Though the WiFi on Wheels service was not library affiliated, it is just the sort of service that a modern hyperlinked library might look into providing. Though WiFi on Wheels was a service from 2013, it is far from a relic from the past; mobile library services—and librarians fighting for intellectual freedom, inclusivity, connections, and privacy in a digital world—are timeless.


American Library Association. (1939). Library bill of rights. Retrieved from

American Library Association. (2009). Minors and online activity. Retrieved from

American Library Association (n.d.). USA PATRIOT Act. Retrieved from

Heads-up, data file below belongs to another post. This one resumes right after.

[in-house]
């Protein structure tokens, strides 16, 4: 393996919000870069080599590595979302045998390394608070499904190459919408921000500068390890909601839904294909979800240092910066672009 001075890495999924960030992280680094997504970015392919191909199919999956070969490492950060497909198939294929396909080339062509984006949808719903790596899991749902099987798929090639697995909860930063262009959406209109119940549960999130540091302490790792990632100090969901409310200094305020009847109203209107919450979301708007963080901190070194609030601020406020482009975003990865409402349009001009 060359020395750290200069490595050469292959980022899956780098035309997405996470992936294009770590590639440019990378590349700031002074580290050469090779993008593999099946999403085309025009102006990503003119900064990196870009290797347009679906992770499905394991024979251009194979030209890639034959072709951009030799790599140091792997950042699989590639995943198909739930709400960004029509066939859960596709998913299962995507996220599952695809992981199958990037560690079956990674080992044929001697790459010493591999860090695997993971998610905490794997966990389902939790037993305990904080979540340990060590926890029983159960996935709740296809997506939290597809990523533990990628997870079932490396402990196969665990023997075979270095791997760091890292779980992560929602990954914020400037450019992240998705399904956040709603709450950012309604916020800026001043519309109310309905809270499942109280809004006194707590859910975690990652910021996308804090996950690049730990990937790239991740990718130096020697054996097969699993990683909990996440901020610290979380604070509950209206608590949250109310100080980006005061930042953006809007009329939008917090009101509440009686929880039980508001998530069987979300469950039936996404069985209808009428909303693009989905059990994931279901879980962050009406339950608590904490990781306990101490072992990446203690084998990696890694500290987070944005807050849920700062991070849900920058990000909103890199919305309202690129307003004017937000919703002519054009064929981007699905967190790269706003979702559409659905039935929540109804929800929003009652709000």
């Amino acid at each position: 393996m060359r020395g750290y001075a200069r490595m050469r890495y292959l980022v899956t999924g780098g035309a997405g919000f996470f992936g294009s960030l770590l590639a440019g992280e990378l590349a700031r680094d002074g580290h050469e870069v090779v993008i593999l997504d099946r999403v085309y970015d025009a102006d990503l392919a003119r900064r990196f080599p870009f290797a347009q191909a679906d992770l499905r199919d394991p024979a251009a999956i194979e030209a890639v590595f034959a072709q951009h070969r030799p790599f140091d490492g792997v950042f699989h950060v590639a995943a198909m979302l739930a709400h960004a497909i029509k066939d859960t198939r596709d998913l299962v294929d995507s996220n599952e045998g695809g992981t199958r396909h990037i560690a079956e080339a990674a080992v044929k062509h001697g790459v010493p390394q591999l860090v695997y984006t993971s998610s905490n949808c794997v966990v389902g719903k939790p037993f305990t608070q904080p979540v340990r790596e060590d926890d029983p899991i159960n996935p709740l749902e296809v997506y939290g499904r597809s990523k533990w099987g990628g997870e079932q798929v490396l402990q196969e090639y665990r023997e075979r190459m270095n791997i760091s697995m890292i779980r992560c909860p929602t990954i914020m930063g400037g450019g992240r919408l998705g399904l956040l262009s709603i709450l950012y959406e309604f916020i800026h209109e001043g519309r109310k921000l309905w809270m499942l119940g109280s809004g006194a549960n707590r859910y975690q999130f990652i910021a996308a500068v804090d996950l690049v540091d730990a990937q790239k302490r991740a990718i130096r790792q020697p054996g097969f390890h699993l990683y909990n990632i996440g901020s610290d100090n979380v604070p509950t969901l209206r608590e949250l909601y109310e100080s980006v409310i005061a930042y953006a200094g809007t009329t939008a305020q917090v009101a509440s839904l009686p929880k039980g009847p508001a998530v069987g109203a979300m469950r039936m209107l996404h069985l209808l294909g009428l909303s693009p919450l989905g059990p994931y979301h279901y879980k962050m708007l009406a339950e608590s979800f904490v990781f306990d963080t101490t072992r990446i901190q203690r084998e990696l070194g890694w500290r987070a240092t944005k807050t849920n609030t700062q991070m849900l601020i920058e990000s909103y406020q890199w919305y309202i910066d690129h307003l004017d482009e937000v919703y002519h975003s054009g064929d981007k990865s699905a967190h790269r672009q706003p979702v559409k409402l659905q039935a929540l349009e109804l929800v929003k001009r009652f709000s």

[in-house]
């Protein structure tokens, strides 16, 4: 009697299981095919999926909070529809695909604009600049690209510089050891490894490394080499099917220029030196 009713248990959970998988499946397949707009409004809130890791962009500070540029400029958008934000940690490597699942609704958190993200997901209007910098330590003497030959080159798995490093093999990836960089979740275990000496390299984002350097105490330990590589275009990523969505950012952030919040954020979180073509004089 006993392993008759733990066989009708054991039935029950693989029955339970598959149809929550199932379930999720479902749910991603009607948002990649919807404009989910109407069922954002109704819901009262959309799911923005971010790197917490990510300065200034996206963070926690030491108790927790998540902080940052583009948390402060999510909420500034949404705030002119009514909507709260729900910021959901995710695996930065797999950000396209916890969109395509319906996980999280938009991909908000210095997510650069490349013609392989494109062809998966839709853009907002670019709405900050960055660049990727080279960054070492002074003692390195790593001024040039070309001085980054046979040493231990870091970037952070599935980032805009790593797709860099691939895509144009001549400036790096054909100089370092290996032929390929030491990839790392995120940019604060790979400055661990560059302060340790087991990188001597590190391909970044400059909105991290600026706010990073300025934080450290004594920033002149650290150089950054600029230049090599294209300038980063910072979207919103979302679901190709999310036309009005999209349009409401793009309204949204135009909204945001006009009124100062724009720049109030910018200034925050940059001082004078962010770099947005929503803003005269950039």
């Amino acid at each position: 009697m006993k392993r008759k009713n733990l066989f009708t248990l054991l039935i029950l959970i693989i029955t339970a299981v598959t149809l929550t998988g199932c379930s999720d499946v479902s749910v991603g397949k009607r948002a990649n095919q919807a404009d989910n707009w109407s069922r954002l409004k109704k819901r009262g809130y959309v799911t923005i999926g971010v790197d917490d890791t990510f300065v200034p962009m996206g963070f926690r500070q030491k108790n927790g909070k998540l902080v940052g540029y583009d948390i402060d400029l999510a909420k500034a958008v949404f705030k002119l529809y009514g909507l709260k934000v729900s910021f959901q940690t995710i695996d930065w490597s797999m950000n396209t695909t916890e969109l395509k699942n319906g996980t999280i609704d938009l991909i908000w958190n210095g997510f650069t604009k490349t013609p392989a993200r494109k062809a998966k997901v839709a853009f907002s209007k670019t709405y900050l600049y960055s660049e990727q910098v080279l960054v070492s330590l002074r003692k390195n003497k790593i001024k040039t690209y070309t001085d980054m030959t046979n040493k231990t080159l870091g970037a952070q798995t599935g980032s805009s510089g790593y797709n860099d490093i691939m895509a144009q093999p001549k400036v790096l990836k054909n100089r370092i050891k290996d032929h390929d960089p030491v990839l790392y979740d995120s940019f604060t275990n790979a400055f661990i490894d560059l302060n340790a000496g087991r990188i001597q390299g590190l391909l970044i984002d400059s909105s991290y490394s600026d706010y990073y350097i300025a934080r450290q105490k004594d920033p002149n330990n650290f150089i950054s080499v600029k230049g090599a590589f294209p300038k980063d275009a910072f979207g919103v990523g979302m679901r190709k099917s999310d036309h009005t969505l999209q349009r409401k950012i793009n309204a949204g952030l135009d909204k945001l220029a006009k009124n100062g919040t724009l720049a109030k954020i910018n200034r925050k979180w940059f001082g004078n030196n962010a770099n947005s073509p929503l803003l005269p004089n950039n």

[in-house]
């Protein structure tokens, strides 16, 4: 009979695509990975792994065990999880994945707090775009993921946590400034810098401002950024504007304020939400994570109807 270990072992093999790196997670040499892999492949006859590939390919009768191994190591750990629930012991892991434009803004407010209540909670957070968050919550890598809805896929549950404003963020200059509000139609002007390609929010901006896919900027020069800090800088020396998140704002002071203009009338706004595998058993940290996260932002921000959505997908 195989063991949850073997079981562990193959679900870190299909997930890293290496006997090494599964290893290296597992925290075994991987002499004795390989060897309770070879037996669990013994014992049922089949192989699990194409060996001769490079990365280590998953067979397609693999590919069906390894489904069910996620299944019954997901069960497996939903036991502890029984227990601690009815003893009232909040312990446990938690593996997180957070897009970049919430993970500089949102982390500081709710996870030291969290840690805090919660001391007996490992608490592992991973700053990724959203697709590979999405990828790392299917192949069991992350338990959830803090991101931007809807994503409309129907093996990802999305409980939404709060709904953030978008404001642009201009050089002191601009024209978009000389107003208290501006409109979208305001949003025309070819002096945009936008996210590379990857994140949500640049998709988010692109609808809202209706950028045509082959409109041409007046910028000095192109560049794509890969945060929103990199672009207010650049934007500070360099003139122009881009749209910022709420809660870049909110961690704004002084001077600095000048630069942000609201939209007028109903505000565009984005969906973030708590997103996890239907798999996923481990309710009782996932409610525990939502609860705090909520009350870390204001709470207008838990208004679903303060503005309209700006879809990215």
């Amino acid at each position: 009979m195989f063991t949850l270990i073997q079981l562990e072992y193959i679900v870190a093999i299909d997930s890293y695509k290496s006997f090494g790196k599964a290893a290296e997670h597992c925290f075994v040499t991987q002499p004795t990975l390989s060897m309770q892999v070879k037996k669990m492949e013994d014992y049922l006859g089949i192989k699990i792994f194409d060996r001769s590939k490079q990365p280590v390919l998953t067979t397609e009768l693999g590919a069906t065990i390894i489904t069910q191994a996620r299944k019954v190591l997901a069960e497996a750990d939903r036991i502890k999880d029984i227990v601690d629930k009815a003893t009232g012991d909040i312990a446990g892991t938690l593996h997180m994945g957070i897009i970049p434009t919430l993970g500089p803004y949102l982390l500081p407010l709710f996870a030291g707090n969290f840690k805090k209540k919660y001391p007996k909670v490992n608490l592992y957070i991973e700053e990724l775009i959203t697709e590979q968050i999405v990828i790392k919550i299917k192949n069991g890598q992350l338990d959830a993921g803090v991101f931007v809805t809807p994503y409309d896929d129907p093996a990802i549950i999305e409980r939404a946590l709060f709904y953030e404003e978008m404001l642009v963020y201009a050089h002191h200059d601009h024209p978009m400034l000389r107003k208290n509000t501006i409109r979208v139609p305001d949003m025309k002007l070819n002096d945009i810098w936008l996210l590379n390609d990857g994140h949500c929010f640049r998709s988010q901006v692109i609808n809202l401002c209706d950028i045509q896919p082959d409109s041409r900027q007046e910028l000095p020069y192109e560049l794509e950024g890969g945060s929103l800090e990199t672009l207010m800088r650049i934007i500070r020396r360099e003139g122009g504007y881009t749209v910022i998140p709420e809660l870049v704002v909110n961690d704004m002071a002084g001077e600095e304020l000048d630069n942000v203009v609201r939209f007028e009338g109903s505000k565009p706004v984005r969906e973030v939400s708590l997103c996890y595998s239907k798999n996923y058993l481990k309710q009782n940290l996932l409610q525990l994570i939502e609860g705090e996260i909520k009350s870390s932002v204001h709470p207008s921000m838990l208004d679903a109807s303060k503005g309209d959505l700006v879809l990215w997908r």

Anderson, M. (2016). Parents, teens and digital monitoring. Pew Research Center. Retrieved from

Boyd, D. (2016). What world are we building? Data & Society: Points. Retrieved from

IntelTechniques Privacy Workbook. (2019). Retrieved from

Liberman, S. (2016). Privacy Toolkit. Retrieved from

Madden, M., & Rainie, L. (2015). Americans’ attitudes about privacy, security and surveillance. Pew Research Center. Retrieved from

Note to Self. (2013). Bringing the Internet to Public Housing, Your Neighbors and a Unicorn. Retrieved from

Rainie, L., Anderson, J., & Albright, J. (2017). The future of free speech, trolls, anonymity and fake news online. Pew Research Center. Retrieved from

Reply All. (2018) The Snapchat Thief. Retrieved from